I asked my students to remain quiet about the discovery until I had a chance to investigate further and contacted a man that had been indirectly involved with the early experiments in time shifting.

He asked me to come to his home with the artifact and that he would try and authenticate my find. He also stated that he had in his possession certain disks that might help me better understand what I had found.

When I arrived at his house, the old man greeted me warmly and ushered me inside. I felt as if I had stepped into the past; the walls were covered with photographs of him with various famous people, many that I recognized including several of then President Thomas handing him an award.

After a few moments of pleasantries, he asked to see the artifact, which I handed to him to examine. I watched his face to see the reaction to my find but didn’t expect to see tears well in his eyes.

"JN. Jimmy Norris,” he whispered, as he turned the device over in his hand, “one of the first men to time shift and bounce back successfully. I think he did it four or five times before he was lost. Damn shame too. He was a good man.

The strangest thing happened though. Three years later Jimmy’s shift machine had suddenly reappeared in the laboratory with no warning. It was scarred and somewhat battered but otherwise in good shape.

He asked where the lighter, as he said the device was called, had been found and I told him where and that it had been electron dated to a quarter million years ago. He shook his head not believing what I had just said and gripped the lighter tighter in his hand.

I want to tell you something.” He said after a few minutes of arguing with himself. “Something that needs to be told. You need to understand that what we were doing then followed a well laid out plan that the powers that be said we should follow. We knew it was wrong from the beginning but couldn’t argue. They did, after all, write the checks that kept us in groceries and we all had families then. It was truly a damned if you do and damned if you don’t situation and we didn’t like it, but what were we to do?”

        The page broke off then, torn from whatever notebook it had been in, and left me wondering. I turned several more pages but couldn’t find a continuation. Faced with the same problem, a thousand possible scenarios ran through my mind and I slapped my hand down on the file in frustration.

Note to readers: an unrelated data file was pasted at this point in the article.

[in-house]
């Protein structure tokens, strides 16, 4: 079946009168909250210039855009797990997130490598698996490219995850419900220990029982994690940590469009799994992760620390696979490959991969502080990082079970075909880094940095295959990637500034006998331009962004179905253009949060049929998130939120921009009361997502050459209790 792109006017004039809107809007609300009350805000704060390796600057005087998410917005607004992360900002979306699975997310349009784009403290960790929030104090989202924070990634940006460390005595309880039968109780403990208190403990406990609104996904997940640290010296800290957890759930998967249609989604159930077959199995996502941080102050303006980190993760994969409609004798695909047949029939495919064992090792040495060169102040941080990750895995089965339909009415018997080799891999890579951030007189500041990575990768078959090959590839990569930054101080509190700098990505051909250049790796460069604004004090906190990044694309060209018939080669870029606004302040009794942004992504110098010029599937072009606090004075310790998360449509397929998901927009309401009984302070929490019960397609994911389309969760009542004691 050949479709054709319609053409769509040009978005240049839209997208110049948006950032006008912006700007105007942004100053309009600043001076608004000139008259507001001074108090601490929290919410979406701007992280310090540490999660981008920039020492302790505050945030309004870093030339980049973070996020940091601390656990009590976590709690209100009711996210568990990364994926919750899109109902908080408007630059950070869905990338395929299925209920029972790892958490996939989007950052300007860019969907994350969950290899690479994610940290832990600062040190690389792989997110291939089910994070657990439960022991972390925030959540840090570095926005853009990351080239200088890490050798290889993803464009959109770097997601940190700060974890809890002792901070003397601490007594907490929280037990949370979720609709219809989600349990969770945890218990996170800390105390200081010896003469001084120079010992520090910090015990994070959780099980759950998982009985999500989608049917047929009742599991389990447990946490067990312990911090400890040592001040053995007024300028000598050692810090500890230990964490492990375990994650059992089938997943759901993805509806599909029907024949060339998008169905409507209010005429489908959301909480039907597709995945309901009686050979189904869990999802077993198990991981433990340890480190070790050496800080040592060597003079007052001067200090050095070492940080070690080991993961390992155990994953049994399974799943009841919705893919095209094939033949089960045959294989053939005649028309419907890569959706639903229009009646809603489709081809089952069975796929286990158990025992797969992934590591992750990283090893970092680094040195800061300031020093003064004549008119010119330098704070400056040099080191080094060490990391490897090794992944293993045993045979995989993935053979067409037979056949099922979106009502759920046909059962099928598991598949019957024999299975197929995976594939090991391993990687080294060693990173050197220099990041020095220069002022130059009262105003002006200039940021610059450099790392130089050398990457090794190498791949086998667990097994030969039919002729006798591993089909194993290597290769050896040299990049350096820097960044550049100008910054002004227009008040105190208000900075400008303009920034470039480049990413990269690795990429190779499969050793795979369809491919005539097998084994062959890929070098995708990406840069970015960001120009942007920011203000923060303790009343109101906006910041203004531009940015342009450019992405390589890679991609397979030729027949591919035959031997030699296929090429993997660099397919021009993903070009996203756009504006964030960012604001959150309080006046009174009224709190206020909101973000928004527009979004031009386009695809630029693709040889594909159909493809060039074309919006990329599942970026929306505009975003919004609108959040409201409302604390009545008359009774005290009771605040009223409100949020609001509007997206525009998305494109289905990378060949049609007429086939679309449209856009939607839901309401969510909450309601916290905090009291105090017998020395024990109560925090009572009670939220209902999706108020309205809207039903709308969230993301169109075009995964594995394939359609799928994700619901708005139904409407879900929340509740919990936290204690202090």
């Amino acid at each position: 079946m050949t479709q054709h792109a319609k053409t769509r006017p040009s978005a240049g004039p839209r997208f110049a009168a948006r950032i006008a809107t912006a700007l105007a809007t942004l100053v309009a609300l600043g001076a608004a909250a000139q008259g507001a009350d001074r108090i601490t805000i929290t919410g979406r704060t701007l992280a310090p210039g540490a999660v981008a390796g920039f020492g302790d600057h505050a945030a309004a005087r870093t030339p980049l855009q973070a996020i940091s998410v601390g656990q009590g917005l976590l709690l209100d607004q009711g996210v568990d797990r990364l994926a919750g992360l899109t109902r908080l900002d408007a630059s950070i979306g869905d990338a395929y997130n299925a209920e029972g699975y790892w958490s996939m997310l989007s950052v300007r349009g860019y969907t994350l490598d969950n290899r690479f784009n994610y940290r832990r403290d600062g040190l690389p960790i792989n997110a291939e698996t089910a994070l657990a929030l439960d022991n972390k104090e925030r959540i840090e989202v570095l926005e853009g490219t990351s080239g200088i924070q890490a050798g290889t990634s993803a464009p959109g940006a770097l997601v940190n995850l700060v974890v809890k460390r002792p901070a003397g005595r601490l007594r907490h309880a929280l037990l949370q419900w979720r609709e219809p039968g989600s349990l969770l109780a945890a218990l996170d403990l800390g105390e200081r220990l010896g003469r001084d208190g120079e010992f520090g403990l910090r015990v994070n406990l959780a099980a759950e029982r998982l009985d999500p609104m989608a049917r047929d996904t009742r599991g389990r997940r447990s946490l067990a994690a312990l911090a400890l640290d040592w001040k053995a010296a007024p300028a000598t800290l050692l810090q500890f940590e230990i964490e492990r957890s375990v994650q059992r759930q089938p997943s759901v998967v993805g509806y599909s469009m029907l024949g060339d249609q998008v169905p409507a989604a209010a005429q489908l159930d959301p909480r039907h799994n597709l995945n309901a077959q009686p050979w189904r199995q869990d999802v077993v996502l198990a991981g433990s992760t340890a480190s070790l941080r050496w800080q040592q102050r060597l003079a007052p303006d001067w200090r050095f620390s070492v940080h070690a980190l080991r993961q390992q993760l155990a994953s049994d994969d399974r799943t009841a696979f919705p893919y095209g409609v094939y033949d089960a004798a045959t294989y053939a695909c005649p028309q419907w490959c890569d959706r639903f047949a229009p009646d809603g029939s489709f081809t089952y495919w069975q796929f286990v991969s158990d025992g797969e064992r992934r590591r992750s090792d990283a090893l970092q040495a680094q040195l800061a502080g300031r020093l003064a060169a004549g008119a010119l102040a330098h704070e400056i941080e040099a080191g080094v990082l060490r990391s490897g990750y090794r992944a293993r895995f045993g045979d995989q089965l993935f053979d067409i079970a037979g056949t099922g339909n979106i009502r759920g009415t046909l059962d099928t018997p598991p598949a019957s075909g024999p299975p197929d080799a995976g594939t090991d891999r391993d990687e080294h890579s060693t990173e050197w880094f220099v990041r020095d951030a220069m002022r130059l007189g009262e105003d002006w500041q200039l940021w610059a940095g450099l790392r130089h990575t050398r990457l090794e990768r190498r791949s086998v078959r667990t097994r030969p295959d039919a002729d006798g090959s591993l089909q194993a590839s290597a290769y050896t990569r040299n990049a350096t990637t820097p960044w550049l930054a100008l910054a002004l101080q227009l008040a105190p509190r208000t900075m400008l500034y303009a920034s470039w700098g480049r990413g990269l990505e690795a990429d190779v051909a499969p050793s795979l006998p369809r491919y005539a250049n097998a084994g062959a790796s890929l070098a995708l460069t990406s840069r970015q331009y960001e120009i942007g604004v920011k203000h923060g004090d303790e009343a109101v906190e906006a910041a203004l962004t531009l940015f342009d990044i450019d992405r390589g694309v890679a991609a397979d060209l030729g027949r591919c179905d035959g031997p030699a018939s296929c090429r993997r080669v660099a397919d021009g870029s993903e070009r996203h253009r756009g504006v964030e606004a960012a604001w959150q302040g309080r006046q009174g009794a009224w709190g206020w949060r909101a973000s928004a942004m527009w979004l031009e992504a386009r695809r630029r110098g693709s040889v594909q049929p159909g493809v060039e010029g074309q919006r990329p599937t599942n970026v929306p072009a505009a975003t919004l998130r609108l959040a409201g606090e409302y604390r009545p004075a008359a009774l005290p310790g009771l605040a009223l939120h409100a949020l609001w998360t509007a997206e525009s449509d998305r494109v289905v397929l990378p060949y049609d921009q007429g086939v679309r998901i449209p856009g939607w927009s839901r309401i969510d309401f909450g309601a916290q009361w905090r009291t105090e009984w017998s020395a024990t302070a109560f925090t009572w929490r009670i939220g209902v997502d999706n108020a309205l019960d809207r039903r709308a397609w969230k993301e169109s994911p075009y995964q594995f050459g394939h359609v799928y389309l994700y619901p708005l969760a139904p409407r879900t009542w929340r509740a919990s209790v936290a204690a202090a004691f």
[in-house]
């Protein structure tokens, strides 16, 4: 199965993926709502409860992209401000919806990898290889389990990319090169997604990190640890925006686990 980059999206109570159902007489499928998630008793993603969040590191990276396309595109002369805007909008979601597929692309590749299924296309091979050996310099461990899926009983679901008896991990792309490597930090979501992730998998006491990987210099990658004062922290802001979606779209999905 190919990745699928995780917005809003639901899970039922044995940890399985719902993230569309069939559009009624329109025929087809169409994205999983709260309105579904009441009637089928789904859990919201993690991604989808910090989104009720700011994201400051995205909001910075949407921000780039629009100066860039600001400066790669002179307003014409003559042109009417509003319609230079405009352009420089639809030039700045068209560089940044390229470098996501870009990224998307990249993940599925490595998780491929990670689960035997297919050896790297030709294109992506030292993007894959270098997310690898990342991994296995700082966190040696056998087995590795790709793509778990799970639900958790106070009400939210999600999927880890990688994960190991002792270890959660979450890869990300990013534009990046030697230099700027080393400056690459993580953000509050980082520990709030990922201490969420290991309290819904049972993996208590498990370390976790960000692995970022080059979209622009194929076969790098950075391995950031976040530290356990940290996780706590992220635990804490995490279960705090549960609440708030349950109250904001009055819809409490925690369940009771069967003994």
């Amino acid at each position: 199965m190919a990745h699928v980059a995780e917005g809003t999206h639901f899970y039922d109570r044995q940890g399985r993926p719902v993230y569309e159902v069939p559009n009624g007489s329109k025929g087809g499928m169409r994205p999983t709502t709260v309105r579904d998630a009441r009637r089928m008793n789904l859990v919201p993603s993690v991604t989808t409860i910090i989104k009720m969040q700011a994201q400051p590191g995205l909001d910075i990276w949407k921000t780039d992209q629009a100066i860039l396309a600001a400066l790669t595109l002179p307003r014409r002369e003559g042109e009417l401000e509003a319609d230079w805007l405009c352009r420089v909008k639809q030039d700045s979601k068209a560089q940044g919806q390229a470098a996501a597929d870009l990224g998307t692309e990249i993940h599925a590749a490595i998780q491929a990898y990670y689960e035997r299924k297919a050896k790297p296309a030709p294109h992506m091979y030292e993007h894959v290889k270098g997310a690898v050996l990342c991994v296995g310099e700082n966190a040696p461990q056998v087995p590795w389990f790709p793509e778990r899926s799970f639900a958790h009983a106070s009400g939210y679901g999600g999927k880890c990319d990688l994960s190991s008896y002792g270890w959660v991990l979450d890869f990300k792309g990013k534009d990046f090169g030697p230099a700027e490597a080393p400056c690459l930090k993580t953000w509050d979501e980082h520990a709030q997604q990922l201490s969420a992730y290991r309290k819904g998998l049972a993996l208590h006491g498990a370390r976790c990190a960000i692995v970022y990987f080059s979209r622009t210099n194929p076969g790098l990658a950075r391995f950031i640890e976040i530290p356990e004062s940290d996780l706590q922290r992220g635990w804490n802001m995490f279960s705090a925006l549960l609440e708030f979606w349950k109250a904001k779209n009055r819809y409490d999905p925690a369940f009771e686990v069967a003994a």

* * *

        Jimmy Norris was one of the new crew that had been recruited from an Ivy League university while he was still in graduate school. Young, brash and a head full of new ideas, Jimmy was quick to grasp the important implications of the job being offered to him and didn’t hesitate to take their offer.

        Six months of highly intensive training followed before being introduced to the men that would be responsible for his jaunts back into time. These were seasoned sages. White haired, white coated and looking like each and every one had accepted a Nobel Prize sometime during their lifetime.

        The time shifters were simple enough to operate, though not easily understood by anyone but the builders as to the ways and means by which they did what they did. He didn’t care about that at all. He wanted to be one of the first to flick the switch and then momentarily step back into another time.

        He wasn’t the first to time shift, though. That honor went to a man who had been with the project from its conception and had helped design some of the more complex components of the system.

        When the time came for the first test, Jimmy and his fellow Chosen ones had gathered around the turret set high above the stage and behind the thick, dark glass that enclosed them. Their eyes darted from the countdown timer to the man seated in the sleek machine below.